Guest Article: The Bill & Melinda Gates Foundation

Five innovations you’ve never heard of that will make nutrition more affordable for millions

Five innovations The Bill & Melinda Gates Foundation thinks will shake up food ©iStock / Creditphive2015
Five innovations The Bill & Melinda Gates Foundation thinks will shake up food ©iStock / Creditphive2015
The Bill & Melinda Gates Foundation is launching a new effort to work directly with the private sector to address a fundamental driver of undernutrition globally: the lack of nutritious, affordable foods in marketplaces that serve the world’s poorest. Kamel Chida, deputy director of private sector partnerships & innovation for nutrition, looks at how innovation and investment can combat malnutrition globally.

No matter where they live, consumers depend on the private sector to not just bring products to market, but to offer innovations that can radically improve our way of life. One of the most promising areas for this kind of industry-led social impact is our food systems. Too often, nutritious food are not affordable—and in many parts of the world, they’re simply not available. This isn’t surprising, given that innovation in the food industry has never focused on affordable nutrition; in part, it’s just been too hard to solve.

That’s about to change.

In search of innovations to accelerate progress, the Bill & Melinda Gates Foundation brought together experts from the food industry, innovation and philanthropy to re-imagine how technology can catalyze an affordable nutrition revolution. For the first time, we identified new products, services, and business models to reach millions more people with nutritious food.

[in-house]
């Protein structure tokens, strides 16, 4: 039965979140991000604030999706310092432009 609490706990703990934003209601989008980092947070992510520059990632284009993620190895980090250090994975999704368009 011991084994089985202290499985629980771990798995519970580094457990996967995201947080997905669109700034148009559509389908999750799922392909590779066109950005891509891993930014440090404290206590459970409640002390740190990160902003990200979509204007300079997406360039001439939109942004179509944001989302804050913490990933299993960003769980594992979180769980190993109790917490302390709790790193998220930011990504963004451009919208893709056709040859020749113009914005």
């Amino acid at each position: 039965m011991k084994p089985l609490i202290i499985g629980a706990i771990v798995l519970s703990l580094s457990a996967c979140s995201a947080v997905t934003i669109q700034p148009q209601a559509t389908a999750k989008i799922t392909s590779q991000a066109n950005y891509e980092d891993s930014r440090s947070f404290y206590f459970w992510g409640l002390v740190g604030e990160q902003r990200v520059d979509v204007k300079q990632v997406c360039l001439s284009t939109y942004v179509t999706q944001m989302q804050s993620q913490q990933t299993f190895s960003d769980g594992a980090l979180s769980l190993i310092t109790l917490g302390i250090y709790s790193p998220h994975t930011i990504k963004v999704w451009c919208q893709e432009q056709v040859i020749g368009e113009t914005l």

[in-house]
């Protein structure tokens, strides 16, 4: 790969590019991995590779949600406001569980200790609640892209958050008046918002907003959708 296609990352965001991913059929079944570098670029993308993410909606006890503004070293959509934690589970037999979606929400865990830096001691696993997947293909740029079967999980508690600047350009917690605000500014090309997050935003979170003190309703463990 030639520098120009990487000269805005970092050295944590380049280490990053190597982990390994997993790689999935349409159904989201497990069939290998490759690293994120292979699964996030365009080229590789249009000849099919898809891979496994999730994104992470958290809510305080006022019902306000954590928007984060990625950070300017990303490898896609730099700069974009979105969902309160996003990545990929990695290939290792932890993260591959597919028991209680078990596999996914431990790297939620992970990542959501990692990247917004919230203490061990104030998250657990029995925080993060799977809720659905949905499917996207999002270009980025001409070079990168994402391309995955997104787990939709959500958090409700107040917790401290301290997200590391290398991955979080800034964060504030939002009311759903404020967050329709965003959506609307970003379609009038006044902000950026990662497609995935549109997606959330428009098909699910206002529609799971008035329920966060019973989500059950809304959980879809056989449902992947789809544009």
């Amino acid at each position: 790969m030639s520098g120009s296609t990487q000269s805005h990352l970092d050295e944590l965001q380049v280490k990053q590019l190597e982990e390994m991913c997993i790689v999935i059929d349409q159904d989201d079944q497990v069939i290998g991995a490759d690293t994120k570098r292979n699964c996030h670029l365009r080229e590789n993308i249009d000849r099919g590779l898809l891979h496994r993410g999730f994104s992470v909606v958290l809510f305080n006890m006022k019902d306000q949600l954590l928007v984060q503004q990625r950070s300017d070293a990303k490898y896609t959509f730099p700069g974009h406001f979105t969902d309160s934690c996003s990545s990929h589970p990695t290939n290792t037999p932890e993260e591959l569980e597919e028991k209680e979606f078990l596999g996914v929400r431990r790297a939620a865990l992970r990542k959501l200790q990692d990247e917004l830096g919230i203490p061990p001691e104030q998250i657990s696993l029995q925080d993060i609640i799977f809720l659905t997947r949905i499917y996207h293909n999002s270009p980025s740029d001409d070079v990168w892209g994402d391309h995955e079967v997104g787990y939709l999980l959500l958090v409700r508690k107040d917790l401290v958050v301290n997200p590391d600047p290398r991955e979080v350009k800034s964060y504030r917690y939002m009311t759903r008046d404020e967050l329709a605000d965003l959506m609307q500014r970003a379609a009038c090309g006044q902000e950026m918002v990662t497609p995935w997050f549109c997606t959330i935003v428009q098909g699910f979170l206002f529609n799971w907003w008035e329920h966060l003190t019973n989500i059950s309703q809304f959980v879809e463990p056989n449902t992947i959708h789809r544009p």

What did we find? When the private sector acts as an innovation and solution space, it can create profitable and nutritious outcomes.

Here’s a look at five high-impact—and unexpected—ways the private sector can do just that.

Artificial Intelligence: Improved Products and Better-Informed Consumers

AI © iStock NicoElNino
© iStock/NicoElNino

Artificial intelligence—already a driver of major advances in the medical and automotive industries—will revolutionize food systems next.

As lower-resource settings catch up to highly-networked countries, companies will use big data to make meaningful inferences about low-income consumers and their food consumption. Opportunities will then emerge to design nutritious foods using local ingredients with culturally relevant presentation.

AI will also help consumers choose the most nutritious food within their means. Nudges from AI assistants can help steer people away from empty calories and toward better nutrition. Leveraging big and small data through AI will yield more insights on consumer preferences, making a real business case for food companies to invest in understanding the lower-income consumer.

Traditional Wisdom: Uniting Time-honored Practices with Modern Production

What’s past is future. Today, cutting-edge science can harness ancient approaches to diet and create products that are locally trusted and appealing to current consumers. This may include a return to nutritious grains like millet and sorghum that have been pushed off the plate by less healthy alternatives like wheat, soy, and rice.

Ultimately, this innovation is about computable flavor—digitizing taste like we’ve done with sound and light. New ingredients will taste like old favorites, and big data analysis tools will help us find the next superfoods in terms of both nutrition and taste.